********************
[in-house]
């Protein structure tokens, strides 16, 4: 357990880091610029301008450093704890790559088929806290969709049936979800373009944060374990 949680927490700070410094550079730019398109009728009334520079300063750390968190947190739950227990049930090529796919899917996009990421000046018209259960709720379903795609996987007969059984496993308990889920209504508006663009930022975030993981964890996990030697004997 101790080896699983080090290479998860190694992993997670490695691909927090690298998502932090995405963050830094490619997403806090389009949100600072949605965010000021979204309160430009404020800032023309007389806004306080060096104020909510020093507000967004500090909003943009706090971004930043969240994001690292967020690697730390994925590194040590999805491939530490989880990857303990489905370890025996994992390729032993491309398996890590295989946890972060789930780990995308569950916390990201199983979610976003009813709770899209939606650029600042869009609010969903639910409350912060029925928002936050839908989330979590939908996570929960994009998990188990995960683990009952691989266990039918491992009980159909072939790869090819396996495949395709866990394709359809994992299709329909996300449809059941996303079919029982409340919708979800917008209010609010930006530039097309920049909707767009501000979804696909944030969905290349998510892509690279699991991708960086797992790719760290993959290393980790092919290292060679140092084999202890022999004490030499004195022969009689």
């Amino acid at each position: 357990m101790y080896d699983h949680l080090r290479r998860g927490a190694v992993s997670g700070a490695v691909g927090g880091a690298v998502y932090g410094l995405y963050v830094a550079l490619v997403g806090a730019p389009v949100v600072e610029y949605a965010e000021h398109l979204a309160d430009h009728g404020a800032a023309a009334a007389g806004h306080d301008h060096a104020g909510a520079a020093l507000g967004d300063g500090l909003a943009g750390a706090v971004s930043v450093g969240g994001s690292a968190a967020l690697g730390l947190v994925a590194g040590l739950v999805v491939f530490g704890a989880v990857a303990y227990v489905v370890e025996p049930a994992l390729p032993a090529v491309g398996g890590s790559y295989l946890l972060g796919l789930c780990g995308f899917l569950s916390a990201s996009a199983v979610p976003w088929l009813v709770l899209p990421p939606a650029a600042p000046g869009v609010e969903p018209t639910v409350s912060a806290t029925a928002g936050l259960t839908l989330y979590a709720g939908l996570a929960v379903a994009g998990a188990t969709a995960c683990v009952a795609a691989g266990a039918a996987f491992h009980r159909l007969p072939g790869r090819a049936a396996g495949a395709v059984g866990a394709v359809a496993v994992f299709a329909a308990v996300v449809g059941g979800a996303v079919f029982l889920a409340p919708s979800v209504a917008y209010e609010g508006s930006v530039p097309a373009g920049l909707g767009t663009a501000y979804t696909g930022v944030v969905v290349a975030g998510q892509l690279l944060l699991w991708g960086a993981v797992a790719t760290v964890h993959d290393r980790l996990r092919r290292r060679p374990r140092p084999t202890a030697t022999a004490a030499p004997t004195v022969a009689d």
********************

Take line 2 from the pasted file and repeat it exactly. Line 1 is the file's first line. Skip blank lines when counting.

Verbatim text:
């Protein structure tokens, strides 16, 4: 357990880091610029301008450093704890790559088929806290969709049936979800373009944060374990 949680927490700070410094550079730019398109009728009334520079300063750390968190947190739950227990049930090529796919899917996009990421000046018209259960709720379903795609996987007969059984496993308990889920209504508006663009930022975030993981964890996990030697004997 101790080896699983080090290479998860190694992993997670490695691909927090690298998502932090995405963050830094490619997403806090389009949100600072949605965010000021979204309160430009404020800032023309007389806004306080060096104020909510020093507000967004500090909003943009706090971004930043969240994001690292967020690697730390994925590194040590999805491939530490989880990857303990489905370890025996994992390729032993491309398996890590295989946890972060789930780990995308569950916390990201199983979610976003009813709770899209939606650029600042869009609010969903639910409350912060029925928002936050839908989330979590939908996570929960994009998990188990995960683990009952691989266990039918491992009980159909072939790869090819396996495949395709866990394709359809994992299709329909996300449809059941996303079919029982409340919708979800917008209010609010930006530039097309920049909707767009501000979804696909944030969905290349998510892509690279699991991708960086797992790719760290993959290393980790092919290292060679140092084999202890022999004490030499004195022969009689």